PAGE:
Published On: Mon, Aug 10th, 2020

UK weather warning: Map shows almost whole UK hit with lightning storms in rare phenomenon | Weather | News


On Friday, the UK recorded the hottest August day since 2003 and the heatwave is expected to continue for the rest of the week. But the hot weather is set to turn as a rare phenomenon is on the horizon.

According to WXCharts, severe thunderstorms are set to batter the UK from tomorrow to Thursday.

Writing on Twitter, the meteorological organisation said: “An enormous amount of predicted CAPE over the coming days, giving the potential for some severe thunderstorm development across the UK, quite a rarity.”

CAPE stands for Convective Available Potential Energy and is used as an indicator for thunderstorms.

Weather models show the entire Britain covered with potential storms.

UK braced for rare weather phenomenon

UK braced for rare weather phenomenon (Image: Getty)

UK expected to be hit with rare thunderstorms

UK expected to be hit with rare thunderstorms (Image: Getty)

As the week goes on, the storms gradually move down the country into mainland Europe.

The Met Office predicted thunderstorms were on their way and warned some places could be hit with up to 80mm of rain.

Dan Harris, Met Office deputy chief meteorologist, said thunderstorms are on the way and warned some places could be hit with up to 80mm of rain.

He said: “We’ve issued a broad thunderstorm warning for Monday and Tuesday for all parts of the UK, since although the ingredients are there, it’s just too early to pinpoint the details of exactly where and when thunderstorms will occur.

READ MORE: BBC Weather: Heavy thunderstorms and flooding forecasted for Europe 

UK forecast predicts 80mm of rain to fall

UK forecast predicts 80mm of rain to fall (Image: Getty)

“As such, we will be monitoring the developing signals closely and I urge people to keep a close eye on Met Office warnings and forecasts over the coming days.”

Over the weekend, the Met Office issued a level three heat-health warning for the South and South East as temperatures soared.

Ishani Kar-Purkayastha, a consultant at Public Health England, said: “This summer, many of us are spending more time at home due to COVID-19.

“A lot of homes can overheat, so it’s important we continue to check on older people and those with underlying health conditions, particularly if they’re living alone and may be socially isolated.”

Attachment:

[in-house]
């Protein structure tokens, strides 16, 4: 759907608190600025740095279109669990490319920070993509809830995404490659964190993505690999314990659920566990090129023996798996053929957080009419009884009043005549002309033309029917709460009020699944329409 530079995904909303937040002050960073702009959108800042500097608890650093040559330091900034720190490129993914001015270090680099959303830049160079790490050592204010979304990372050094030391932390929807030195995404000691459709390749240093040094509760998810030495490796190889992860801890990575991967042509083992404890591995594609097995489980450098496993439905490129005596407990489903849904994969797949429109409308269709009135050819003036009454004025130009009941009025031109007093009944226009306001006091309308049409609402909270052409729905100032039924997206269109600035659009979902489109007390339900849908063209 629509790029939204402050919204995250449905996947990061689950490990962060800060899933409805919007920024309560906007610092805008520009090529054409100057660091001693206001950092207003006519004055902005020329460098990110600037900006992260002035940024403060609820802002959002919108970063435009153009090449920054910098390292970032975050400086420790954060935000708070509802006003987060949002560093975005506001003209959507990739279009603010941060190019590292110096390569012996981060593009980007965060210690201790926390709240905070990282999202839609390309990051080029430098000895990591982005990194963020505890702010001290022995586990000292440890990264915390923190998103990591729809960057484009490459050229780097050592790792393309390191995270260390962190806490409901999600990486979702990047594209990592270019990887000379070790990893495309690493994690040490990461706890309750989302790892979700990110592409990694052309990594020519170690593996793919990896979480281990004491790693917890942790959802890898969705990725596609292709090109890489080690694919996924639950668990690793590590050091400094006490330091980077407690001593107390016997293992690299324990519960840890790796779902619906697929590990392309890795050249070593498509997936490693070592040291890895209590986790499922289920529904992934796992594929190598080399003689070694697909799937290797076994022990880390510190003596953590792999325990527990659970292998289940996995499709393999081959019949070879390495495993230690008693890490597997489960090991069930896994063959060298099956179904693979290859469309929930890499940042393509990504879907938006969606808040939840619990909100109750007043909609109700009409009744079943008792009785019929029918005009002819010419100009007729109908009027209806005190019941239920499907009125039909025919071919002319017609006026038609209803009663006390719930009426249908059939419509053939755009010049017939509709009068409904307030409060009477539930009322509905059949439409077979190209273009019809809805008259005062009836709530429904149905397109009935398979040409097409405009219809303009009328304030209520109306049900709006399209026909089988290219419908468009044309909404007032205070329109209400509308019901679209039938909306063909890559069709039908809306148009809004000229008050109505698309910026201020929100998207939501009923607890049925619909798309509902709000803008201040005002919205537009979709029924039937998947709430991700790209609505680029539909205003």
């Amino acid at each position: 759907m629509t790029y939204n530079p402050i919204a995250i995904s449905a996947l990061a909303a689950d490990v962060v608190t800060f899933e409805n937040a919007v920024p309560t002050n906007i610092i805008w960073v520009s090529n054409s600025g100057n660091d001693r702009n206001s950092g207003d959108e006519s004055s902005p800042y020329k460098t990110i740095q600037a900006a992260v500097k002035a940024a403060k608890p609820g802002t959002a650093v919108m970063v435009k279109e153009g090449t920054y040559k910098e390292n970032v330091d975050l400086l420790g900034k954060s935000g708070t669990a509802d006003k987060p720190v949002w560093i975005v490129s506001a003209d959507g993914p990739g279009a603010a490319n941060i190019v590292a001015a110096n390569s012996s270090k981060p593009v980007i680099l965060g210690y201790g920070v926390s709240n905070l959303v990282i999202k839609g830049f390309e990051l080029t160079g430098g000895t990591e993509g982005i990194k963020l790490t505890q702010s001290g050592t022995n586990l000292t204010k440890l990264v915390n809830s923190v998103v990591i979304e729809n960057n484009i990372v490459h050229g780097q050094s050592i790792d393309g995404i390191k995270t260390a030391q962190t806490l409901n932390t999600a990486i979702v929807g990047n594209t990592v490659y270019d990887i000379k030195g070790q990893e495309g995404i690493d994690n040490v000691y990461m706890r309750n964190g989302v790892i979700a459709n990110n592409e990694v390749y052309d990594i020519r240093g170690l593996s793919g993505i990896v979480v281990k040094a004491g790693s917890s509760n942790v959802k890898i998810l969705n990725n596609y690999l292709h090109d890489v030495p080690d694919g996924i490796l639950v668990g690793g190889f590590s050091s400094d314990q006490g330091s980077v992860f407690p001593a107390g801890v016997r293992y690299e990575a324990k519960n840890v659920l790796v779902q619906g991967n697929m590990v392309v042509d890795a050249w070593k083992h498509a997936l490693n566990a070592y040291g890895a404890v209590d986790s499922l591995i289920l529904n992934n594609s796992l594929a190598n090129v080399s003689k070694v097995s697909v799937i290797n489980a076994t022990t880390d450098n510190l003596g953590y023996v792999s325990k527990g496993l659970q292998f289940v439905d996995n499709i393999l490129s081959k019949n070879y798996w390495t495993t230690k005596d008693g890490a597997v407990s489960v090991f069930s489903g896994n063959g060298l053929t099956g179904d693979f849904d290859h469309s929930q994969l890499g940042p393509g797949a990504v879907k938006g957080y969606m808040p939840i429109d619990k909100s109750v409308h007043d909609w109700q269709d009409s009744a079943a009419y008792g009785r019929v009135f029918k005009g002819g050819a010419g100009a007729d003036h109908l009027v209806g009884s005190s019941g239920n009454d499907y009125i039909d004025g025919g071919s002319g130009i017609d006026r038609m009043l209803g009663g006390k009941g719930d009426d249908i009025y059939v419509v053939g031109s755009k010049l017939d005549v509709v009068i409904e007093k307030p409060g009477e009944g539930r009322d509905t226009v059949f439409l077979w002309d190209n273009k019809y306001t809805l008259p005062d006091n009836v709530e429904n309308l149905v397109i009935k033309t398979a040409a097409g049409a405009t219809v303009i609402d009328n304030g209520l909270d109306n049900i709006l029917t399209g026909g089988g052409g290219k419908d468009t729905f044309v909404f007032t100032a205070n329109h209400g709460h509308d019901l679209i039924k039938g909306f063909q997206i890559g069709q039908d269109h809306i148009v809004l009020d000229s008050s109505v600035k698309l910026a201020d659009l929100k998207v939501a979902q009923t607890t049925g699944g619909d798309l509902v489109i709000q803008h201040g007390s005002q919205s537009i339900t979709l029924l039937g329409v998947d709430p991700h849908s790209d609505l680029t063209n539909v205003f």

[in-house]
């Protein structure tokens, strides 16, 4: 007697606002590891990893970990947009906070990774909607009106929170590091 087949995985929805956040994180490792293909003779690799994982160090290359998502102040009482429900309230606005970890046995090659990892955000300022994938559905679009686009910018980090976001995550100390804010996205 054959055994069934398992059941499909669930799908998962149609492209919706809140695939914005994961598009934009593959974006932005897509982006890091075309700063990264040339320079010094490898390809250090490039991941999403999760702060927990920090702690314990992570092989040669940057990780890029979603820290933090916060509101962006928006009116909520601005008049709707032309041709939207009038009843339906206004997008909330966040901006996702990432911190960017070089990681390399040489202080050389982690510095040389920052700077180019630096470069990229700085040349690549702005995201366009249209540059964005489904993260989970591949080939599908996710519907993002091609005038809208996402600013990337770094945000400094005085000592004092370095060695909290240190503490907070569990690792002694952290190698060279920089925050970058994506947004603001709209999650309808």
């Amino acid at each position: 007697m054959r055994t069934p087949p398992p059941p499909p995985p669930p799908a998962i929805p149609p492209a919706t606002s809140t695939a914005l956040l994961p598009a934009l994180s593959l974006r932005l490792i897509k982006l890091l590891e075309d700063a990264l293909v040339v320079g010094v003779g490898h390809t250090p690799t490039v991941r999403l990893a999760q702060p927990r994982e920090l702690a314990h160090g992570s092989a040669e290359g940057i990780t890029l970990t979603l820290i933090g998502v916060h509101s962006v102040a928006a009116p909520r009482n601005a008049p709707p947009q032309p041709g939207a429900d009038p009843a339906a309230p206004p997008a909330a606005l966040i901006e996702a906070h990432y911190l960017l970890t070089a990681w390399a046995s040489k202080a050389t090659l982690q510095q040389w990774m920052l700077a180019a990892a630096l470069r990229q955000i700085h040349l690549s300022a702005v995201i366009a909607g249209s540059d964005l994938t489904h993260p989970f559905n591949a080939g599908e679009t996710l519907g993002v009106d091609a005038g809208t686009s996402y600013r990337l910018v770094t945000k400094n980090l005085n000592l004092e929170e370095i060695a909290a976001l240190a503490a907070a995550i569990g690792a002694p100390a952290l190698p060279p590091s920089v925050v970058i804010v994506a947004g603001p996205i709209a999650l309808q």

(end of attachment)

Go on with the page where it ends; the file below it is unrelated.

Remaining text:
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Storms expected from Tuesday to Thursday

Storms expected from Tuesday to Thursday (Image: Twitter/WX Charts)

Temperatures over the weekend reached highs of 36C but Bob Ward, from the Grantham Institute of Climate Change, warned heatwaves are getting hotter each year.

Speaking to Sky News, Mr Ward said: “Remember in 2003, we had an exceptional heatwave which killed 2,000 people here and 70,000 people across Europe.

“We’ve had two days this summer already that rank in the top ten warmest days ever recorded in the UK so this is an exceptional period of hot weather.”

He went on to say how the increasing number of heatwaves are directly linked to climate change.

The storms will travel down UK by Thursday

The storms will travel down UK by Thursday (Image: Twitter/WX Charts)

Mr Ward warned these extreme periods of heat can be deadly for the with underlying health conditions.

He continued: “It is part of a pattern we are seeing heatwave conditions increasing in frequency and intensity because of climate change.

“We are seeing different weather patterns but the general average trend across the UK is it’s getting warmer.

“In summer that increase in temperature can be deadly because we get these extreme periods.

The storms come after record-breaking heatwave

The storms come after record-breaking heatwave (Image: Getty)

”So our heatwaves, the peak temperatures we are seeing in heatwaves are getting hotter.

“Remember, the hottest temperature ever recorded in the UK occurred last summer and the summer before was tied with the warmest we’ve ever seen in the UK.

“So it is a clear pattern and whilst these extremes of heat are OK for people in good health but are deadly for people who have underlying health conditions and who are susceptible to heat.”



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